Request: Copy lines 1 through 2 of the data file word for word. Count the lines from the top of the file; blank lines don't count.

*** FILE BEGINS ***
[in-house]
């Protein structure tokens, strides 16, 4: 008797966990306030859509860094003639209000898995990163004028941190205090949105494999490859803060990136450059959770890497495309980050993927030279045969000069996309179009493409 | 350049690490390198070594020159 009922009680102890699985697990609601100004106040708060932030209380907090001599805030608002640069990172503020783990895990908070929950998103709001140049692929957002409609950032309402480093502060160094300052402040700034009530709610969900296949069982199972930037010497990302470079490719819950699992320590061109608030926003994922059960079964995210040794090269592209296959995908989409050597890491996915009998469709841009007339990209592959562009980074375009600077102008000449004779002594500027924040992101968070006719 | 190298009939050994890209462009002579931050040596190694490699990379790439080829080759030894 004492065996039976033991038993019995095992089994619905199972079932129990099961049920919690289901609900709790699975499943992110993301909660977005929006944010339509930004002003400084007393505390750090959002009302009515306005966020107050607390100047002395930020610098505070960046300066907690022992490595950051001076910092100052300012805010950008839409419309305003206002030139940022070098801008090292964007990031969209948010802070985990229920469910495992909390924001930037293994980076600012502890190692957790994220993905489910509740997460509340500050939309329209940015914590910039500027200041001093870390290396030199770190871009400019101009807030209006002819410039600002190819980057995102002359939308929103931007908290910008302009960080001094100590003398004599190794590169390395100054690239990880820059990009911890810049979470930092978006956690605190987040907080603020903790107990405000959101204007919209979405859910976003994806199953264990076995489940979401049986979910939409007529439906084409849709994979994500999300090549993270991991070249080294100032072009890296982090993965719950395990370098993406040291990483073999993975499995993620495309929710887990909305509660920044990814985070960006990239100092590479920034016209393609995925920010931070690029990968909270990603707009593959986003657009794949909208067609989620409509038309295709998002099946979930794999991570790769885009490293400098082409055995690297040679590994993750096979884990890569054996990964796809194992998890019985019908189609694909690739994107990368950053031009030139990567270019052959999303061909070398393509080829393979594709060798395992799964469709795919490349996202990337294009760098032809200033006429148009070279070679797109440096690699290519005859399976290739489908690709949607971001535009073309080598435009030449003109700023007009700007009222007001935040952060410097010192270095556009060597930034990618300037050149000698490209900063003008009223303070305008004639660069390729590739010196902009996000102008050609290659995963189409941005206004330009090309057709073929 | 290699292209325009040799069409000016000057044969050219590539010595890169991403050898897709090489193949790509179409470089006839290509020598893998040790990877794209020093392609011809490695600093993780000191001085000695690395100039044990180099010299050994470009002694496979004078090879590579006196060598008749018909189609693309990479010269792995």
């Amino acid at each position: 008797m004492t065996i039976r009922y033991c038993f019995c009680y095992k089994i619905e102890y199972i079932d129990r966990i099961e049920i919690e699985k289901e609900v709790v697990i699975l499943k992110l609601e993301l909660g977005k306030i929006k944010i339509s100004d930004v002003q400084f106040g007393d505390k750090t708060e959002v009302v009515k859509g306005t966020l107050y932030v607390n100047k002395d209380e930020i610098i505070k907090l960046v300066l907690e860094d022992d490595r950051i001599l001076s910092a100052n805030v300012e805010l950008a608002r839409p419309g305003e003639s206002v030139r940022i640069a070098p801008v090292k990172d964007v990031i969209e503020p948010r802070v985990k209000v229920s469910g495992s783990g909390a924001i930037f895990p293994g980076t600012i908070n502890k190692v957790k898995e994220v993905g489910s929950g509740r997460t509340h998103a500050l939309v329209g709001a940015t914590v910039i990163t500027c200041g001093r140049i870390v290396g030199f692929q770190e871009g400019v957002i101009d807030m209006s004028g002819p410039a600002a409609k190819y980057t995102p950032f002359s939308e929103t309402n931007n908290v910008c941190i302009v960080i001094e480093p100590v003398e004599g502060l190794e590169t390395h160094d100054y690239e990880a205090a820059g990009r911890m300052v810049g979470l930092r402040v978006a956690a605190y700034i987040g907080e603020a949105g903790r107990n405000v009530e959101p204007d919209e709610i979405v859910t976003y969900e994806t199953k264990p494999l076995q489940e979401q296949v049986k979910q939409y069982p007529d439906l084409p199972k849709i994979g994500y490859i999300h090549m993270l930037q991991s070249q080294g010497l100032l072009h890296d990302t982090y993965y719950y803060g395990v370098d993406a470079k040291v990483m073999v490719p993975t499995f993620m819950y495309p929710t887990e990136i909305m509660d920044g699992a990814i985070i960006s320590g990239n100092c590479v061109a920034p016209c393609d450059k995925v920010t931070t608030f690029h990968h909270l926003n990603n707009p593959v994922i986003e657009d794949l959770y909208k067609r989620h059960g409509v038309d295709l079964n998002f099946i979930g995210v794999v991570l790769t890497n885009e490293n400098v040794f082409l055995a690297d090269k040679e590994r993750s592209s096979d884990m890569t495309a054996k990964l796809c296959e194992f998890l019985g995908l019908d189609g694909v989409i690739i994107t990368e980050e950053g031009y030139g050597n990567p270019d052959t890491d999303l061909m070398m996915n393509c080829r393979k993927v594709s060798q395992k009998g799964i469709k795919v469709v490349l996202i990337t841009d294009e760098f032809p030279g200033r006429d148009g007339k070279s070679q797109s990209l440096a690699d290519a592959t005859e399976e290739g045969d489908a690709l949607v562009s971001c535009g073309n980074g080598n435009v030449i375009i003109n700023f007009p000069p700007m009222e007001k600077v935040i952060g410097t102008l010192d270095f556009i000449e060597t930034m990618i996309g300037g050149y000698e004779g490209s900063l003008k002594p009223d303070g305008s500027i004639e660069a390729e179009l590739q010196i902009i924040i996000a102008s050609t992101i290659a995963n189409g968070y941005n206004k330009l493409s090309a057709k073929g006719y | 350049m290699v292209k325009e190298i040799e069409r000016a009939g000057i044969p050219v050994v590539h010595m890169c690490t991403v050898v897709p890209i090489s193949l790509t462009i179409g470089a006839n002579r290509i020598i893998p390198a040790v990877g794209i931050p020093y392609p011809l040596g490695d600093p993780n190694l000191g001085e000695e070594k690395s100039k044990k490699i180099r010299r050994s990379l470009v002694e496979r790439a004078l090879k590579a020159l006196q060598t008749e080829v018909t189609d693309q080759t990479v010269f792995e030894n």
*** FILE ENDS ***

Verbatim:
[in-house]
């Protein structure tokens, strides 16, 4: 008797966990306030859509860094003639209000898995990163004028941190205090949105494999490859803060990136450059959770890497495309980050993927030279045969000069996309179009493409 | 350049690490390198070594020159 009922009680102890699985697990609601100004106040708060932030209380907090001599805030608002640069990172503020783990895990908070929950998103709001140049692929957002409609950032309402480093502060160094300052402040700034009530709610969900296949069982199972930037010497990302470079490719819950699992320590061109608030926003994922059960079964995210040794090269592209296959995908989409050597890491996915009998469709841009007339990209592959562009980074375009600077102008000449004779002594500027924040992101968070006719 | 190298009939050994890209462009002579931050040596190694490699990379790439080829080759030894 004492065996039976033991038993019995095992089994619905199972079932129990099961049920919690289901609900709790699975499943992110993301909660977005929006944010339509930004002003400084007393505390750090959002009302009515306005966020107050607390100047002395930020610098505070960046300066907690022992490595950051001076910092100052300012805010950008839409419309305003206002030139940022070098801008090292964007990031969209948010802070985990229920469910495992909390924001930037293994980076600012502890190692957790994220993905489910509740997460509340500050939309329209940015914590910039500027200041001093870390290396030199770190871009400019101009807030209006002819410039600002190819980057995102002359939308929103931007908290910008302009960080001094100590003398004599190794590169390395100054690239990880820059990009911890810049979470930092978006956690605190987040907080603020903790107990405000959101204007919209979405859910976003994806199953264990076995489940979401049986979910939409007529439906084409849709994979994500999300090549993270991991070249080294100032072009890296982090993965719950395990370098993406040291990483073999993975499995993620495309929710887990909305509660920044990814985070960006990239100092590479920034016209393609995925920010931070690029990968909270990603707009593959986003657009794949909208067609989620409509038309295709998002099946979930794999991570790769885009490293400098082409055995690297040679590994993750096979884990890569054996990964796809194992998890019985019908189609694909690739994107990368950053031009030139990567270019052959999303061909070398393509080829393979594709060798395992799964469709795919490349996202990337294009760098032809200033006429148009070279070679797109440096690699290519005859399976290739489908690709949607971001535009073309080598435009030449003109700023007009700007009222007001935040952060410097010192270095556009060597930034990618300037050149000698490209900063003008009223303070305008004639660069390729590739010196902009996000102008050609290659995963189409941005206004330009090309057709073929 | 290699292209325009040799069409000016000057044969050219590539010595890169991403050898897709090489193949790509179409470089006839290509020598893998040790990877794209020093392609011809490695600093993780000191001085000695690395100039044990180099010299050994470009002694496979004078090879590579006196060598008749018909189609693309990479010269792995």